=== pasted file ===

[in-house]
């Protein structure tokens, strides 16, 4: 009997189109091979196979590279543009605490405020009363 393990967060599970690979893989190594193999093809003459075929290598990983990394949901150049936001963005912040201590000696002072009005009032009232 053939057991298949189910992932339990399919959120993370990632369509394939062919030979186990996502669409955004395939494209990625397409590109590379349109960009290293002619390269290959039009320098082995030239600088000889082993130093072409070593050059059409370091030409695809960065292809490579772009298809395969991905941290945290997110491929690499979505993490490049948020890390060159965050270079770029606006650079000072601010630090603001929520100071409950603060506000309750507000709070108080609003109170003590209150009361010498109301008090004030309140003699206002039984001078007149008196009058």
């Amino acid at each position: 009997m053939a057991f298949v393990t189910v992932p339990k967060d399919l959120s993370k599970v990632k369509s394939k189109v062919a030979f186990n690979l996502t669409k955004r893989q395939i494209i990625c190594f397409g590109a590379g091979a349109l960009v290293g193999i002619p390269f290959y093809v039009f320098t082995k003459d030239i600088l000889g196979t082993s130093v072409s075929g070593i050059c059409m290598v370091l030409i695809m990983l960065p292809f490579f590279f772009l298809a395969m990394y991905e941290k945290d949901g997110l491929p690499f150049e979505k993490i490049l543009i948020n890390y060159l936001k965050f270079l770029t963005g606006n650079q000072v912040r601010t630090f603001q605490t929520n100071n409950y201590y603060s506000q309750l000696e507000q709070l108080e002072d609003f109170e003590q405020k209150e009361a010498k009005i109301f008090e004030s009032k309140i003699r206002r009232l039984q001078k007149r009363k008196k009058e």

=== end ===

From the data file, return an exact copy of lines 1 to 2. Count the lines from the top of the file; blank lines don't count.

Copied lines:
[in-house]
């Protein structure tokens, strides 16, 4: 009997189109091979196979590279543009605490405020009363 393990967060599970690979893989190594193999093809003459075929290598990983990394949901150049936001963005912040201590000696002072009005009032009232 053939057991298949189910992932339990399919959120993370990632369509394939062919030979186990996502669409955004395939494209990625397409590109590379349109960009290293002619390269290959039009320098082995030239600088000889082993130093072409070593050059059409370091030409695809960065292809490579772009298809395969991905941290945290997110491929690499979505993490490049948020890390060159965050270079770029606006650079000072601010630090603001929520100071409950603060506000309750507000709070108080609003109170003590209150009361010498109301008090004030309140003699206002039984001078007149008196009058």